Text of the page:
The Southern Appalachian Archives
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The Southern Appalachian Archives are a rich storehouse of manuscripts and collections which document regional and local history. Notable among the treasures held in the Southern Appalachian Archives are:
- the Bascom Lamar Lunsford Folk Music Collection, which includes scrapbooks, pictures, sound recordings, and other memorabilia (Lunsford Collection Brochure);
- the James G. K. McClure Collection, which includes over 3,000 photographs documenting western North Carolina agriculture from the 1920s to the early 1950s and a vast array of materials from the Farmers Federation and the Lord’s Acre Initiatives, including recordings of several Farmers Federation Picnics;
- a variety of collections featuring western North Carolina mountain musicians—the Byard Ray Festival Collection, the Jackie Ward Collection featuring selected materials from the Mountain Dance and Folk Festival and Shindig on the Green, the Bascom Lamar Lunsford Minstrel of Appalachia Festival Collection, the Madison County Heritage Festival Ballad and Story Swap Collection, the Obray Ramsey Memory Collection, The Tommy Hunter Memory Collection, and the Dellie Norton Collection.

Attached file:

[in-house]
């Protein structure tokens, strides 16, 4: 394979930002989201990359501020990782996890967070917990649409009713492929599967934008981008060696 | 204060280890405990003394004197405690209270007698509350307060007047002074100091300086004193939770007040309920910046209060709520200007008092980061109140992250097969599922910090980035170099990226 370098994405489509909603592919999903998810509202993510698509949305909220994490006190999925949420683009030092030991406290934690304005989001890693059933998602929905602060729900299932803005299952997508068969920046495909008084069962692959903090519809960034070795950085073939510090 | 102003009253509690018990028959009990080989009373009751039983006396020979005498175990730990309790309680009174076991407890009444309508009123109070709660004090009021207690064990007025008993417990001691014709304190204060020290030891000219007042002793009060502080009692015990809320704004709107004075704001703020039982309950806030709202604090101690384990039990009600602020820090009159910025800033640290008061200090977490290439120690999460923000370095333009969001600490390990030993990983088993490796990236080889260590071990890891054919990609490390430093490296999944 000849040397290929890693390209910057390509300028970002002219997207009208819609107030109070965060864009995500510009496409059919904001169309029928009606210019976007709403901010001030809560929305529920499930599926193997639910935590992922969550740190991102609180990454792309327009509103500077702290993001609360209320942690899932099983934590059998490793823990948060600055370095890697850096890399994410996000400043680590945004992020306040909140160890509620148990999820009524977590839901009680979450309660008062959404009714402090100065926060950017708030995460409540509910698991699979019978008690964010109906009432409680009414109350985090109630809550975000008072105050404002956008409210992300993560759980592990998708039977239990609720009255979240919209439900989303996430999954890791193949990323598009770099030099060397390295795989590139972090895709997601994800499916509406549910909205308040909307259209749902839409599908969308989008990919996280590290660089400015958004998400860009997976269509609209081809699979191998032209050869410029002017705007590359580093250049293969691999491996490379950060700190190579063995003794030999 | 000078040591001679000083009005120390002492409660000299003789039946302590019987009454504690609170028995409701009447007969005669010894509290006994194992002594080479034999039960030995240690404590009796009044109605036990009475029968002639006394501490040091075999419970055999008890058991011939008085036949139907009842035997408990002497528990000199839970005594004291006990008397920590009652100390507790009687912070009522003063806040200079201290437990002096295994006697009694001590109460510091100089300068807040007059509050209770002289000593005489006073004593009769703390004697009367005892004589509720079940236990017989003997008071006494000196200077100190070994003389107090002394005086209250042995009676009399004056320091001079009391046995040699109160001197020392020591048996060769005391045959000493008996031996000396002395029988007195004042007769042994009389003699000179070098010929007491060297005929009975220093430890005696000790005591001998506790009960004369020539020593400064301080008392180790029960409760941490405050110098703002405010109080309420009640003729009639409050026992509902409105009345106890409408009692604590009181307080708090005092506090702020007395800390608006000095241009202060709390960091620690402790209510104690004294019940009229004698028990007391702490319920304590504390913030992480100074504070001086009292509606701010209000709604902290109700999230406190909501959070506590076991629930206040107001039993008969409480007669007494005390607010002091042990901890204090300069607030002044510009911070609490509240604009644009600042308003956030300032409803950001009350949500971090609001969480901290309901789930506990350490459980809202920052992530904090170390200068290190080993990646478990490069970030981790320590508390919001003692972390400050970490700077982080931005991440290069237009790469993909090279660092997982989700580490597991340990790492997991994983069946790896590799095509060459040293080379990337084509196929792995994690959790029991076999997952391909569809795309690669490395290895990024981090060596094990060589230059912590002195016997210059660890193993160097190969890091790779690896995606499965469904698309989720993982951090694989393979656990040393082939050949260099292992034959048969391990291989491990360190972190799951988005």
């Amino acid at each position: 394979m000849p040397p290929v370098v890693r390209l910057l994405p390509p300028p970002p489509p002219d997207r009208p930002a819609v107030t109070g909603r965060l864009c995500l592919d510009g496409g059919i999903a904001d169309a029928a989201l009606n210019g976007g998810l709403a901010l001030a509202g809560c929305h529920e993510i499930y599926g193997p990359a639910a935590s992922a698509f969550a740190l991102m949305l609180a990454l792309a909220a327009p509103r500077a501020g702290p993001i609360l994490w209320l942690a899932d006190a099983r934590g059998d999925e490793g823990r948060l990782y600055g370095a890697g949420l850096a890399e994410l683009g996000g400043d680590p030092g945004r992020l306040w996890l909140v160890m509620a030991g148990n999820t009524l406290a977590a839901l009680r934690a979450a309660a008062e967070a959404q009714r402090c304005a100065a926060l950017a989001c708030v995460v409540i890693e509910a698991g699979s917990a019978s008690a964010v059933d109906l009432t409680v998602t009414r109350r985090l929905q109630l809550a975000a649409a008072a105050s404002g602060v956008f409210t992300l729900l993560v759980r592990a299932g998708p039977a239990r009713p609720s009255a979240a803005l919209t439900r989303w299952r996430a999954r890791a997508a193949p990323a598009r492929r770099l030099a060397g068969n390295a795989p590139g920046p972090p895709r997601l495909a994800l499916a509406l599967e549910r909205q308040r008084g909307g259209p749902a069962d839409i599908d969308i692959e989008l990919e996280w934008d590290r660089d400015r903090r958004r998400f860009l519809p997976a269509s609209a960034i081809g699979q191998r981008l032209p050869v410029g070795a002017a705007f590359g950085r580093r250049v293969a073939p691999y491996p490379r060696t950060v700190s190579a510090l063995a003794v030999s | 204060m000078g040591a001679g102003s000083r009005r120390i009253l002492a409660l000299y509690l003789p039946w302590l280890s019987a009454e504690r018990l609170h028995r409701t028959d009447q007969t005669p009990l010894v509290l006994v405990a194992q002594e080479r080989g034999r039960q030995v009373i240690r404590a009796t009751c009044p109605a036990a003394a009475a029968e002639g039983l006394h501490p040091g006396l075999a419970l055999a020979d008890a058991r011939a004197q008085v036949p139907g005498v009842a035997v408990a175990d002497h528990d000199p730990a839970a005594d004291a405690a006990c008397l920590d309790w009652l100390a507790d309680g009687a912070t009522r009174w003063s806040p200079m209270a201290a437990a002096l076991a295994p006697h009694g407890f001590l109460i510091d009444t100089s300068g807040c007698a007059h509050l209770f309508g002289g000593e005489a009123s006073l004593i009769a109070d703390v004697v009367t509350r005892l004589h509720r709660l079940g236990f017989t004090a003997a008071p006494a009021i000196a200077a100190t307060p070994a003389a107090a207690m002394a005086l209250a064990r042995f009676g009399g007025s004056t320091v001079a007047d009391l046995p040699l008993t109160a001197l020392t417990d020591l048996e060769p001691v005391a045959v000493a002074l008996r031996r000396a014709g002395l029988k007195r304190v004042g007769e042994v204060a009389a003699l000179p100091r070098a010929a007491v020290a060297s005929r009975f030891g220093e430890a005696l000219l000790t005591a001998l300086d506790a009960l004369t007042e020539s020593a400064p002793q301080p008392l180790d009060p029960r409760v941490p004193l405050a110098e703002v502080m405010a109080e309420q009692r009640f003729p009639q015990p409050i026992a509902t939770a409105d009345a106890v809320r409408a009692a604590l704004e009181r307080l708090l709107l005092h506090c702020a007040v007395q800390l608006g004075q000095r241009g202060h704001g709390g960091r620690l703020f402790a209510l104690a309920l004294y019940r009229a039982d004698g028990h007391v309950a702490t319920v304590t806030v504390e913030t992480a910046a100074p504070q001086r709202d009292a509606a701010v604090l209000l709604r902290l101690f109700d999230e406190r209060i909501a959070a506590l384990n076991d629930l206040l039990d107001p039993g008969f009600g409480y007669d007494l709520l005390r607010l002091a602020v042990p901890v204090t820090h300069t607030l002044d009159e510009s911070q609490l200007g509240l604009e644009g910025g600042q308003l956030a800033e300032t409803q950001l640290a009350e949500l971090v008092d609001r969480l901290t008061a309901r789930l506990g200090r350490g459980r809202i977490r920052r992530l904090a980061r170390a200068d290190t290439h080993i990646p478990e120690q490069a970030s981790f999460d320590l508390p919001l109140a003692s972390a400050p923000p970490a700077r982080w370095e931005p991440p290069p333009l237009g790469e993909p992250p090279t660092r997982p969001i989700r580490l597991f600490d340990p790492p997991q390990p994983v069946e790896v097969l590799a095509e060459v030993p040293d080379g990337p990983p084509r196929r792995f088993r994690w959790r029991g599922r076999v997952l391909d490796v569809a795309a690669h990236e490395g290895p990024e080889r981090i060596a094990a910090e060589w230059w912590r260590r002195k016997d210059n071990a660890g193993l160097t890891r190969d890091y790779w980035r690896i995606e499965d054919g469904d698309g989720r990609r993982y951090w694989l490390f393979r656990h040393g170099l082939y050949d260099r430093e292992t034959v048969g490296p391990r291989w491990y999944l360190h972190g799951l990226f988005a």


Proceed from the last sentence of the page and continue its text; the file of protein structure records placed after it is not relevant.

Other special collections include:
- the Southern Appalachian Photographic Archives;
- the Gertrude M. Ruskin Collection of Cherokee Indian artifacts and materials;
- the I-26 Collection of aerial photographs, maps, and documents concerning the construction of the Madison County portion of I-26;
- the Evelyn Underwood Collection of important Madison County early documents, photographs, and oral histories;
- and the university archives, including papers relating to the history of Mars Hill University.
In addition to the non-circulating special collections, other Appalachian-related materials can be accessed through the Renfro Library catalog and are available for circulation.
An endowment in support of the Ramsey Center’s Southern Appalachian Archives has been made possible by a major grant from the National Endowment for the Humanities: Exploring the human endeavor.
Any views, findings, conclusions, or recommendations expressed in this Web resource do not necessarily represent those of the National Endowment for the Humanities.